The partnership kicked off in late 2020 and unfolded in 2021. Now, in 2022, it’s all about migrating and modernising the applications. On the one hand, Google Cloud does the traditional lifting and shifting of the on-premise legacy workloads, on the other hand, it also modernises and creates cloud native applications from scratch.
“So already now, more than 30 solutions have been brought from on-premise to the cloud,” Holz said. “And the aim for this year is going to be to reach about 100 or more applications to be running in the cloud native environment.”
The Google Team has been already training more than 2500 employees of Deutsche Bank to become cloud experts – not just IT personnel, but employees working across various business units. The joint Innovation Centre in Dublin with Deutsche Bank already had the experts for machine learning and artificial intelligence, and Google Cloud and Deutsche Bank now use this centre to accelerate this process, fostering cloud culture within all all the lines of business at Deutsche Bank.
The main benefit of the strategic partnership for Deutsche Bank is the resilience and elasticity provided by Google Clouds operations, Leukert noted. “We are very focused on on helping our customers to transform their business models and embed financial services into what they are going to change in future, which is fundamentally different. What we have done in the past by just more or less engaging with the treasurer or with the CFO. Now engaging is one of the business units and that makes a lot of fun.”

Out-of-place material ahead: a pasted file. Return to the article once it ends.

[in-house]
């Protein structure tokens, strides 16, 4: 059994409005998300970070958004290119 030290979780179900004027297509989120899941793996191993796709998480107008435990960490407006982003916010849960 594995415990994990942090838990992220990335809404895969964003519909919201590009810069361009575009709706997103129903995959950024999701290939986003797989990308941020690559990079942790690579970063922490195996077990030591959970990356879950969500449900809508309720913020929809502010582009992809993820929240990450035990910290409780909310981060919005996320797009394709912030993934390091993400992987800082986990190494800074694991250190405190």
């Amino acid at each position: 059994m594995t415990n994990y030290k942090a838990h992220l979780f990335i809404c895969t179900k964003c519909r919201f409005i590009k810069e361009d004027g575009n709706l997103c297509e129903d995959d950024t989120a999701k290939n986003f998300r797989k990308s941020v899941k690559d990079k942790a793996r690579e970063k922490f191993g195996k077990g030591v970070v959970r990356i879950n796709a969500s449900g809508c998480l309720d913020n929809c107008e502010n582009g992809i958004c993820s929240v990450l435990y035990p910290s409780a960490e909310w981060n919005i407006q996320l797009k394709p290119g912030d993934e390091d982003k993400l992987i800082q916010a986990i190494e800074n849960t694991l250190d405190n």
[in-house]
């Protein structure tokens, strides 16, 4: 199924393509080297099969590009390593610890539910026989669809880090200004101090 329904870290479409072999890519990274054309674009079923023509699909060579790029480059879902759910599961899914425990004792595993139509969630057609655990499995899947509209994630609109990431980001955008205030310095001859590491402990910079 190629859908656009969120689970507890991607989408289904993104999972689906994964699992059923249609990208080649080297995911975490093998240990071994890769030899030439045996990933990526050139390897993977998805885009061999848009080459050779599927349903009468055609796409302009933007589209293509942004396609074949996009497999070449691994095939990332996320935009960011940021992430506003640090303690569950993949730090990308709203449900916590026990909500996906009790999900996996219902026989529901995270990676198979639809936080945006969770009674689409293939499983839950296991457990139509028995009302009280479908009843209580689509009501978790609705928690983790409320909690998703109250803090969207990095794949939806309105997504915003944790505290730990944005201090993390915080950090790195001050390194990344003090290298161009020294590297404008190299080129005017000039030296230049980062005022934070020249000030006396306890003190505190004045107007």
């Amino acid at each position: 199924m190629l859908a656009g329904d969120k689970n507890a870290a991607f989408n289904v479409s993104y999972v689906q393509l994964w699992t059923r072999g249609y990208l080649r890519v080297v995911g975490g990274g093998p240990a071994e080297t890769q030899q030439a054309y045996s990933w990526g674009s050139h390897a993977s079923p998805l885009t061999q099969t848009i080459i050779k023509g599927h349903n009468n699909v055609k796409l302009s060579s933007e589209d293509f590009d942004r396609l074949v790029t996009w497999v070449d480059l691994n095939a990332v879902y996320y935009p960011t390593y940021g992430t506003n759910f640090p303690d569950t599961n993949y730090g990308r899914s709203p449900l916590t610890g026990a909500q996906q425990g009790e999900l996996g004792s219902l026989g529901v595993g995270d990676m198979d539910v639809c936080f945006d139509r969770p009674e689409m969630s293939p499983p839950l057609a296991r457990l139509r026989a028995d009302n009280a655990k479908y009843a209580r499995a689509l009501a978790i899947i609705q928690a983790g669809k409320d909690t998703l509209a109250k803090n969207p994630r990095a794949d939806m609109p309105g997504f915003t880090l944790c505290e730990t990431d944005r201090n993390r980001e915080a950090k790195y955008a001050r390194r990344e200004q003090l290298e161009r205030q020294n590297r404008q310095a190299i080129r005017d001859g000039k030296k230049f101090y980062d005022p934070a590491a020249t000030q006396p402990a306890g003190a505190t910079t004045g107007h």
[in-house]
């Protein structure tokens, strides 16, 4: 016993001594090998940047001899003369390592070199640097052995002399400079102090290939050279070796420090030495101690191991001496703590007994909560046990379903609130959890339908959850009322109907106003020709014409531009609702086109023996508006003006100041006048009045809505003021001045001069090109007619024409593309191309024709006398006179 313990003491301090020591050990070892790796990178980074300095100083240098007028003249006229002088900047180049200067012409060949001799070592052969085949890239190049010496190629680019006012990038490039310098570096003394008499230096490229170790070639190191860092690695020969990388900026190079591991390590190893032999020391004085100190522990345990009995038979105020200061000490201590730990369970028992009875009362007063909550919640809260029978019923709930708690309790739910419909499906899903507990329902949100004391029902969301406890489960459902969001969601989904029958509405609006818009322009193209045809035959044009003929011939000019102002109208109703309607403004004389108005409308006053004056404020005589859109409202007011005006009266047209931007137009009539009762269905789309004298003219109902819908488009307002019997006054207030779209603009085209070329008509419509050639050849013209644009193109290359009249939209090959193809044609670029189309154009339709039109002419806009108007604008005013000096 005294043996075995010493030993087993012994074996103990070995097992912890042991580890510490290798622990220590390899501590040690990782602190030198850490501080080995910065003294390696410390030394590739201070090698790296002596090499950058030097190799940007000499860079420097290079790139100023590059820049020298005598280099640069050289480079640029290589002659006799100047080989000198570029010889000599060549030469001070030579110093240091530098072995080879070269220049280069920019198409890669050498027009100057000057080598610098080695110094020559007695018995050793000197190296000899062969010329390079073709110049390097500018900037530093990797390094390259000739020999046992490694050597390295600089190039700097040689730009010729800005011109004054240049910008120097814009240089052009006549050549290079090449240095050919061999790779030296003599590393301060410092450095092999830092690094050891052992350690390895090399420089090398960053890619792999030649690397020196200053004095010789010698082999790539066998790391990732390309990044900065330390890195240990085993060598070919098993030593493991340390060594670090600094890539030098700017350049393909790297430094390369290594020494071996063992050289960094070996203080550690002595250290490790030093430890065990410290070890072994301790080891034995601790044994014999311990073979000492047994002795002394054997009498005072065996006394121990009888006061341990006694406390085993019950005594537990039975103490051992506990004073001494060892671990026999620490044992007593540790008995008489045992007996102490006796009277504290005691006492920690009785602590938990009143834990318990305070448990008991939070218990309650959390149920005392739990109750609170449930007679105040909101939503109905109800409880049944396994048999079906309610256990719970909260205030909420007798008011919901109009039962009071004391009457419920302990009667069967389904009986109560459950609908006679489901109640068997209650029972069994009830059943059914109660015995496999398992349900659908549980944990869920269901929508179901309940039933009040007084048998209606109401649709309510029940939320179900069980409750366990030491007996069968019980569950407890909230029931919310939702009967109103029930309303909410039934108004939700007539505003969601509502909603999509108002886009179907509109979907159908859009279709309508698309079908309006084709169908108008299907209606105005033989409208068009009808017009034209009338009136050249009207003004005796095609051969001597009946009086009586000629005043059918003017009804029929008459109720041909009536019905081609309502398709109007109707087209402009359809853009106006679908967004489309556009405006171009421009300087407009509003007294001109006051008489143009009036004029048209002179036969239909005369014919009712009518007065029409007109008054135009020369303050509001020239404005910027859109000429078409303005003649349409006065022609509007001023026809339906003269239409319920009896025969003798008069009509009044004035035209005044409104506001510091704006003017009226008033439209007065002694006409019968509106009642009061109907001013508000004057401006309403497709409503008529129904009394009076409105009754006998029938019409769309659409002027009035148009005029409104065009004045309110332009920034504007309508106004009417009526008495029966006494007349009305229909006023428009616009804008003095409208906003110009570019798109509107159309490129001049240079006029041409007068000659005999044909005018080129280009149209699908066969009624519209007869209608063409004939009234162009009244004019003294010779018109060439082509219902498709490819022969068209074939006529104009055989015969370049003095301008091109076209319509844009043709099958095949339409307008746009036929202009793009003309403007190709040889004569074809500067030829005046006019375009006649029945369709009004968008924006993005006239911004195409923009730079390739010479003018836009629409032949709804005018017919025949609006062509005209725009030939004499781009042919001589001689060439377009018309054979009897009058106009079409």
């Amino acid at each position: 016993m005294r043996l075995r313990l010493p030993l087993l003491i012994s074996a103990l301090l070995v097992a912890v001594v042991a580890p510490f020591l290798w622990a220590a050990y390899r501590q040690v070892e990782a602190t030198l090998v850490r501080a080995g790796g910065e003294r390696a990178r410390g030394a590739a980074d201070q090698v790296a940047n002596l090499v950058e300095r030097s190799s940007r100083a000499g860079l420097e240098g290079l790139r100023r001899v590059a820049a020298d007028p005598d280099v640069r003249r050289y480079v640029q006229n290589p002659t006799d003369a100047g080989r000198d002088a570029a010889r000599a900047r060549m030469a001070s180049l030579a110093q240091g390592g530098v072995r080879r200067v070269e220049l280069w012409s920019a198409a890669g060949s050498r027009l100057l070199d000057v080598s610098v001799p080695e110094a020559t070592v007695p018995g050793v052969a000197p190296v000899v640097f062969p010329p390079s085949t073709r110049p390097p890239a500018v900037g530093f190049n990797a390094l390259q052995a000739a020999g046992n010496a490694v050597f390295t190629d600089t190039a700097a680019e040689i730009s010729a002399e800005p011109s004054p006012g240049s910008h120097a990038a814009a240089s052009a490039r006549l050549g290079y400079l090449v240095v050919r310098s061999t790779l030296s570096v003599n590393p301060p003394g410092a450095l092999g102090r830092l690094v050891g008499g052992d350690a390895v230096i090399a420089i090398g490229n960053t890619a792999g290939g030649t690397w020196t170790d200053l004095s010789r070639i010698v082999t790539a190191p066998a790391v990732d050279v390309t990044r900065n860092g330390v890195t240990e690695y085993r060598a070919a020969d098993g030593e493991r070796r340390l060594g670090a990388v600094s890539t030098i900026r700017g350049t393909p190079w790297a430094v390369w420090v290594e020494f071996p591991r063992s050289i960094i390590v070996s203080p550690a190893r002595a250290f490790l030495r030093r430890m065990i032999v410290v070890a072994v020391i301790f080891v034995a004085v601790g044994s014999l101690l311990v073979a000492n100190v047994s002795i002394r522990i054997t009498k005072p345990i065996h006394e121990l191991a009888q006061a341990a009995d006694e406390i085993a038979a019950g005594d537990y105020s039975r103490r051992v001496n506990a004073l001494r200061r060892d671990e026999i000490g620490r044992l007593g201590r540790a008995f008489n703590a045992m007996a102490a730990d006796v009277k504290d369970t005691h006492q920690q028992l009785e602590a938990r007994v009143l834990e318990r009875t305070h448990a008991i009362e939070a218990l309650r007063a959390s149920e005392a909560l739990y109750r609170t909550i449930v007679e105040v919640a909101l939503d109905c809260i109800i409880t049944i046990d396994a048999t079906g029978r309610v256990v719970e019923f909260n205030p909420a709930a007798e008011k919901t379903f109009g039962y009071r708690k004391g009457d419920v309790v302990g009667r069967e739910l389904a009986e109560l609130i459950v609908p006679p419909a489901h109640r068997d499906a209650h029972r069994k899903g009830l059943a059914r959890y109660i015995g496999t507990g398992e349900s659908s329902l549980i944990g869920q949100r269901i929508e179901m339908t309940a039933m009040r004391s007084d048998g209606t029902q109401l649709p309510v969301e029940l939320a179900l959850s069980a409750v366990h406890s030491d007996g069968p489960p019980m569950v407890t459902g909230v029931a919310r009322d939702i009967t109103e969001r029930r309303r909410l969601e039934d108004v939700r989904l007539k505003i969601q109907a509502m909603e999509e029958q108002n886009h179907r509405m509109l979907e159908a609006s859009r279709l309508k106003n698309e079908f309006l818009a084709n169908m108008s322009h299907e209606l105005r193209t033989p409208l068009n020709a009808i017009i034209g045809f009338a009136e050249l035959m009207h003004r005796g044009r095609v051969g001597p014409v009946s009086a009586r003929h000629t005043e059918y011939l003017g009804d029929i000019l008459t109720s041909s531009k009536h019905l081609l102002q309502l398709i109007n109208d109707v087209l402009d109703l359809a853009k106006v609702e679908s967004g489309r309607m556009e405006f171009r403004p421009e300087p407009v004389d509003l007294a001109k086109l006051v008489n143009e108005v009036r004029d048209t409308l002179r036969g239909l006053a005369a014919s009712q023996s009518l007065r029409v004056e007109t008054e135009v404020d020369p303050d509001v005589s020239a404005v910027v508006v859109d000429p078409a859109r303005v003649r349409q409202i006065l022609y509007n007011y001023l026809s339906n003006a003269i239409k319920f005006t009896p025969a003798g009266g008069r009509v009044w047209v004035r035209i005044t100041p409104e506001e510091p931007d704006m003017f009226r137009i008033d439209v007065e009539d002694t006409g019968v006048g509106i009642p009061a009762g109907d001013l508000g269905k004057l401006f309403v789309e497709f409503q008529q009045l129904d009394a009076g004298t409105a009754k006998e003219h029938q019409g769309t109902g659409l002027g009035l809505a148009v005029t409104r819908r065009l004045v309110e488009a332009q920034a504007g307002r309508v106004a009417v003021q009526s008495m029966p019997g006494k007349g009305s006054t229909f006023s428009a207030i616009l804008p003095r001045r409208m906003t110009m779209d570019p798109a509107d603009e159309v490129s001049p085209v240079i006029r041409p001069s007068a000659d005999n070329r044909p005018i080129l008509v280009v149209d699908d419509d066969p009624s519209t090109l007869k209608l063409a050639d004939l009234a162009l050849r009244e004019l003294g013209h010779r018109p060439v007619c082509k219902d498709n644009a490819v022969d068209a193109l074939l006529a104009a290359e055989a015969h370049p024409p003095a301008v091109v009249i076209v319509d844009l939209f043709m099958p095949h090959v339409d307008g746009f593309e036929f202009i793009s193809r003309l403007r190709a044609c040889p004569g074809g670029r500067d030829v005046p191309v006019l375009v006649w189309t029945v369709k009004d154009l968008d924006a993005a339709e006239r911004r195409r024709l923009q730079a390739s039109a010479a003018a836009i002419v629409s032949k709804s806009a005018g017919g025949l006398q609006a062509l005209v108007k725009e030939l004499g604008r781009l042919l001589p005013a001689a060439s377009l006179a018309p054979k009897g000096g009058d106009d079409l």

Another way Deutsche Bank benefits from its partnership with Google Cloud is the way they engage with customers. “We are in that massive transformation” Leukert noted. “So the customer engagement, whether this is with corporate customers, whether this is with private customers in balance management or retail banking is massively changing: you need the ability not just to connect with the customers but to give them guided advice.”
On Google Cloud’s side, the partnership enables the firm to cement its position as one of the leading companies in the clouds space. “So if you take a look at the cloud, Google Cloud was number twelve worldwide three years ago,” Holz said. “Right now, we are at number five. We are growing much faster than the number four and three, so we expect to take them over sometime soon.”